The National Heavy Vehicle Regulator’s (NHVR) National Heavy Vehicle Inspection Manual (NHVIM) provides a nationally consistent approach to heavy vehicle compliance and vehicle inspections, and should be considered as the primary resource for conducting in-service workshop inspections.

Inspecting vehicles to the standard of the NHVIM is the best way operators can ensure their vehicles comply with the heavy vehicle standards, operate safely on the roads, and avoid non-compliances.

The brake section of the NHVIM is an extensive resource and covers the following:

  • Brake system components (eg pedals/controls, cables/hoses, air tanks, chambers, drums/discs, shoes/calipers, compressors, and filters);
  • Brake system adjustment (eg adjustment push rods and slack adjusters);
  • Brake system operation (eg warning devices, pressure levels, system integrity); and
  • Brake performance testing.

An example of a simple diagnostic check that a workshop can perform is to jack an axle and rotate the wheels to check for brake drag. Trailer brake systems can have many unique valves and circuits, and it is critical to check that they are all functioning correctly.

Brake performance testing, however, is a crucial element of a regular brake inspection and maintenance regimes and needs careful consideration as each method has advantages and disadvantages.

Testing times

The NHVIM specifies four possible in-service test methods:

  • Decelerometer – using a device mounted in the vehicle to measure vehicle deceleration during an on-road brake test, conducted at or above 35 km/h;
  • Stopping distance – measuring the stopping distance achieved by the vehicle during an on-road brake test, conducted at 35 km/h;
  • Skid plate tester – using a floor-mounted device to measure brake torque (and other parameters) during a stop conducted at walking pace; and
  • Roller brake tester (load simulating or otherwise) – using a floor-mounted device to measure brake torque (and other parameters) while the vehicle is stationary, and the wheels are spun on the rollers.

The first two methods require the vehicle to be driven during the test, most likely on public roads unless a suitable off-road test site is readily available. In either case, this can present logistical challenges and introduce safety hazards. Nonetheless, they are readily achievable using simple and cost-effective equipment, and may be attractive for some workshops/fleets.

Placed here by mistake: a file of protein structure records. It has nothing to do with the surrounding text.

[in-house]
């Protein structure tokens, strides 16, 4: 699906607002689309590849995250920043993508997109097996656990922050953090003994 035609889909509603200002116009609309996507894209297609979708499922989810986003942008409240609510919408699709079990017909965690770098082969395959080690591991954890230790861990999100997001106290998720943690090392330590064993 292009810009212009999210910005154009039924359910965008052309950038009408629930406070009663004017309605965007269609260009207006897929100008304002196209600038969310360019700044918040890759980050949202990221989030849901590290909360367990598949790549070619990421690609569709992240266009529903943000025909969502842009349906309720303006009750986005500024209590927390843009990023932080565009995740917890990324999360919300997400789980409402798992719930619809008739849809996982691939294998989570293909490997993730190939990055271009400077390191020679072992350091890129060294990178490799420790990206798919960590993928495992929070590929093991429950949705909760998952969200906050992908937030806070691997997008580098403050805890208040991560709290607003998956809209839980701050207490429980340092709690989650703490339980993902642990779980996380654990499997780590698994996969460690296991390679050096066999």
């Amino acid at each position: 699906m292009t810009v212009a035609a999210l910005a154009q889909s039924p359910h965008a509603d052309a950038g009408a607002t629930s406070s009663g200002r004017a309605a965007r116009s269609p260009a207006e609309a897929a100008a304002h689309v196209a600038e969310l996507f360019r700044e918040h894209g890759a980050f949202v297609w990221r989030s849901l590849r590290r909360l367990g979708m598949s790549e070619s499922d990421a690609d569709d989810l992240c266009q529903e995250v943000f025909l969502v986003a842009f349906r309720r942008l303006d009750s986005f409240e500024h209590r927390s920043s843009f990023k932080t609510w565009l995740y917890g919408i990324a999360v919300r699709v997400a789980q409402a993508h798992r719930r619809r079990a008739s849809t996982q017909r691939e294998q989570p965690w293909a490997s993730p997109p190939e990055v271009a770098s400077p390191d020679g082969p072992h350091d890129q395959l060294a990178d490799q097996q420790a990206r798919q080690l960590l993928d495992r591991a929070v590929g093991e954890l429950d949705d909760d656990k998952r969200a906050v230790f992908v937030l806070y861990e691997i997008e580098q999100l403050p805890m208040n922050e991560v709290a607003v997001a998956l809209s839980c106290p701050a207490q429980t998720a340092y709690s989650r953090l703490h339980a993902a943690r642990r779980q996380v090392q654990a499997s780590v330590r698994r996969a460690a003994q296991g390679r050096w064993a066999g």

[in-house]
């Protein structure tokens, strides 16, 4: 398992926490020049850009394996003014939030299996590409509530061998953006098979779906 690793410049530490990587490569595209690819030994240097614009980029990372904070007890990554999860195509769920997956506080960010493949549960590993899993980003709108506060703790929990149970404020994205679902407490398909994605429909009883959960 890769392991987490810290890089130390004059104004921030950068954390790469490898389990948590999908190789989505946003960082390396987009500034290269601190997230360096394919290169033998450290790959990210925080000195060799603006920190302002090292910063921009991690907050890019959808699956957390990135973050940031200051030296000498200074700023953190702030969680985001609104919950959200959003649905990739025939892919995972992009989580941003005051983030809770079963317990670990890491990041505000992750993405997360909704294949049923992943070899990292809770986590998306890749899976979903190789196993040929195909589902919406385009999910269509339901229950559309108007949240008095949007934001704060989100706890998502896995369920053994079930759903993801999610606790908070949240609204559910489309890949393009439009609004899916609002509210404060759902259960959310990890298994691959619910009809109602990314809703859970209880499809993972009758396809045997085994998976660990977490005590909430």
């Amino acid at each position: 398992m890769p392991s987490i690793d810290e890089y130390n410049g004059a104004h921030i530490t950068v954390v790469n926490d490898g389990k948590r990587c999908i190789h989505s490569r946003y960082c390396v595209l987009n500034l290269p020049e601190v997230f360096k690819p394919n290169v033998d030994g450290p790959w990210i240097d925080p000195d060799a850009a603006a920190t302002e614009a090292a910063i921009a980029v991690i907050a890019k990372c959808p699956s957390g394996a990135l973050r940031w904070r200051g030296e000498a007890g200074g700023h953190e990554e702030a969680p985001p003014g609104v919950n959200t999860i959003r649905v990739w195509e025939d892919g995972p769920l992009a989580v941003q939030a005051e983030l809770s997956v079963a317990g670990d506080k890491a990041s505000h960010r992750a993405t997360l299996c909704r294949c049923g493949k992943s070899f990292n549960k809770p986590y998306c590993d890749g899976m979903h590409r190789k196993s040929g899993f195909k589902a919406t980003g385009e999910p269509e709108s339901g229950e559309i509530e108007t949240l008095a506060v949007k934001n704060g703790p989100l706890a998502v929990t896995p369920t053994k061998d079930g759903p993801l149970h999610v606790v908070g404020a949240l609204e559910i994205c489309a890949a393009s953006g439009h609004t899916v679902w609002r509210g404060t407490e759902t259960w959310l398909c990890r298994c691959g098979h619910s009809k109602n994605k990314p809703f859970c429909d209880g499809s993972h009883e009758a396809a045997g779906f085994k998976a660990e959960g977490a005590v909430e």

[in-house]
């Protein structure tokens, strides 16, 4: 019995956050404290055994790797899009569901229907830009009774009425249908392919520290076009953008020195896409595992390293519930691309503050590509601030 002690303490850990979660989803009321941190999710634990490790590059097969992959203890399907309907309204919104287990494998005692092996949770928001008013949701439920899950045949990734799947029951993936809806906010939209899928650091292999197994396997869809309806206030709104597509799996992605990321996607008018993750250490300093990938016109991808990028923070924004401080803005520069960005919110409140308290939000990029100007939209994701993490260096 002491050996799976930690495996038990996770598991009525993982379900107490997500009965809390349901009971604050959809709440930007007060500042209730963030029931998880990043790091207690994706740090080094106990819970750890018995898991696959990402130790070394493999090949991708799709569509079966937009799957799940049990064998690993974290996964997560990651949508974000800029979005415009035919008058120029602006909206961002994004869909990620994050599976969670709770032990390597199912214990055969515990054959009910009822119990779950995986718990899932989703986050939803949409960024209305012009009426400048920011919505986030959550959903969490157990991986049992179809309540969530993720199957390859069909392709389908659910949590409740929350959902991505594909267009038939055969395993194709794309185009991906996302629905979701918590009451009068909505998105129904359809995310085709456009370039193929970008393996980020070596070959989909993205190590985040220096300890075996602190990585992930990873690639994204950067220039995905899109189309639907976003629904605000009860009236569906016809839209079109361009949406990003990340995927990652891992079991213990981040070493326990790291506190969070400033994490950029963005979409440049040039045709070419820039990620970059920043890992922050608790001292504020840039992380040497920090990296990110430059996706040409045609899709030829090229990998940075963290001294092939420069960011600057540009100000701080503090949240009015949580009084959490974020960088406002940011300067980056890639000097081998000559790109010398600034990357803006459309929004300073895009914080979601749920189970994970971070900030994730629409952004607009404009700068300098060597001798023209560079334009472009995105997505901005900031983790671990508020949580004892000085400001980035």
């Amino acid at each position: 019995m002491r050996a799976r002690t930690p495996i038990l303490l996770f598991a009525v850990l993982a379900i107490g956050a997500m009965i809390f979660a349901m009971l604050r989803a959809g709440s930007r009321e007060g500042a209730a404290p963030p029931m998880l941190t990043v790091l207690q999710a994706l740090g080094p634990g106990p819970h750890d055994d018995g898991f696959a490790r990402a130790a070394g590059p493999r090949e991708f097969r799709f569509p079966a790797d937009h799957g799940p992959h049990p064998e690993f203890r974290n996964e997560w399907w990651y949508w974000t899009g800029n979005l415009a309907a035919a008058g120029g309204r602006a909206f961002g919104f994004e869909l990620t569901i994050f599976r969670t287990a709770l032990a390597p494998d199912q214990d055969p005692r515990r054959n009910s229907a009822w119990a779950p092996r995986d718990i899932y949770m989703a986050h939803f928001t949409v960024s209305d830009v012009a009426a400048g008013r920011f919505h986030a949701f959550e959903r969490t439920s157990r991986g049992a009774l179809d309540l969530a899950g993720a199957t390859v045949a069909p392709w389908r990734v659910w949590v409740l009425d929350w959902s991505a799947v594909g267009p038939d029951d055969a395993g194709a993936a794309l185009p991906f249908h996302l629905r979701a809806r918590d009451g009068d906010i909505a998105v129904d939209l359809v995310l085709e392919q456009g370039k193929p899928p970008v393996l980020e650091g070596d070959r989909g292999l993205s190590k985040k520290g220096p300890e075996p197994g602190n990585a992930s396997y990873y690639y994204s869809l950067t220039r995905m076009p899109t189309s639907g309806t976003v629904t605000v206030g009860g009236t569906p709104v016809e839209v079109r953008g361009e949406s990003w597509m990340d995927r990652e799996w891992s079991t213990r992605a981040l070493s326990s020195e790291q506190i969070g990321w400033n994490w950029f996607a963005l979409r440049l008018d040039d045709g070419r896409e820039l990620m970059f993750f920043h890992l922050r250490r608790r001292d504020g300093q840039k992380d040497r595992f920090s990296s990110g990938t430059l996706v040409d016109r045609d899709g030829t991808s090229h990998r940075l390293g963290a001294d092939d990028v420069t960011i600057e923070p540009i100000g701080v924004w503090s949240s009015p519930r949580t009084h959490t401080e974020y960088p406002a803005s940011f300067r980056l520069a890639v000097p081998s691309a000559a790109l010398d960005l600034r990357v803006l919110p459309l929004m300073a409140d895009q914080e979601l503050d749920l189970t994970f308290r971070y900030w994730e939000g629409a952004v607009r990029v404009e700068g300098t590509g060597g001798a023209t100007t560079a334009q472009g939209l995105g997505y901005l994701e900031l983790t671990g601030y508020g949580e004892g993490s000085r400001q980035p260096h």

The third and fourth methods require the purchase and installation of dedicated test equipment. This carries additional cost and requires a suitable off-road location but solves the above logistical issues and removes the associated hazards.

Additionally, they are the only methods which can measure the braking force at each wheel, enabling a more direct diagnosis of potential braking issues. Roller brake testers may offer more repeatable results as they remove vehicle travel speed as a test variable.

There are many makes and models of skid plate and roller brake testers available in the market, each with varying capabilities. Irrespective of which method is chosen, it is important to consider testing the brakes in all a vehicle’s load conditions, for the reasons explained earlier. The NHVR’s advice on this matter is that:

“In-service brake tests conducted on an unladen or a lightly laden vehicle only provide an indication of the vehicle’s braking performance in the configuration it was tested. Testing a vehicle, fully loaded or equivalent (simulated load) is the only test level that assures that brake force is sufficient for all other loading conditions.”

It is acknowledged that this presents additional logistical difficulties that vary with vehicle type and test locations. Vehicles designed to carry perishable commodities and dangerous goods are two such examples. That factor, however, increases the attractiveness of some examples of dedicated brake test equipment available in the market, which can simulate a laden axle, thereby allowing brake torque on a laden vehicle to be measured.

Notwithstanding, all testing methods carry advantages and disadvantages, and it is important that workshops take all considerations into account before making a decision. Interested persons should also read the NHVR’s NHVIM Fact Sheet on Brake Testing methods.

Finally, it is important to remember that in-service brake tests are not an absolute indicator of brake performance. They are screening tools used to verify that a vehicle’s braking system is functioning, and to diagnose any potential issues.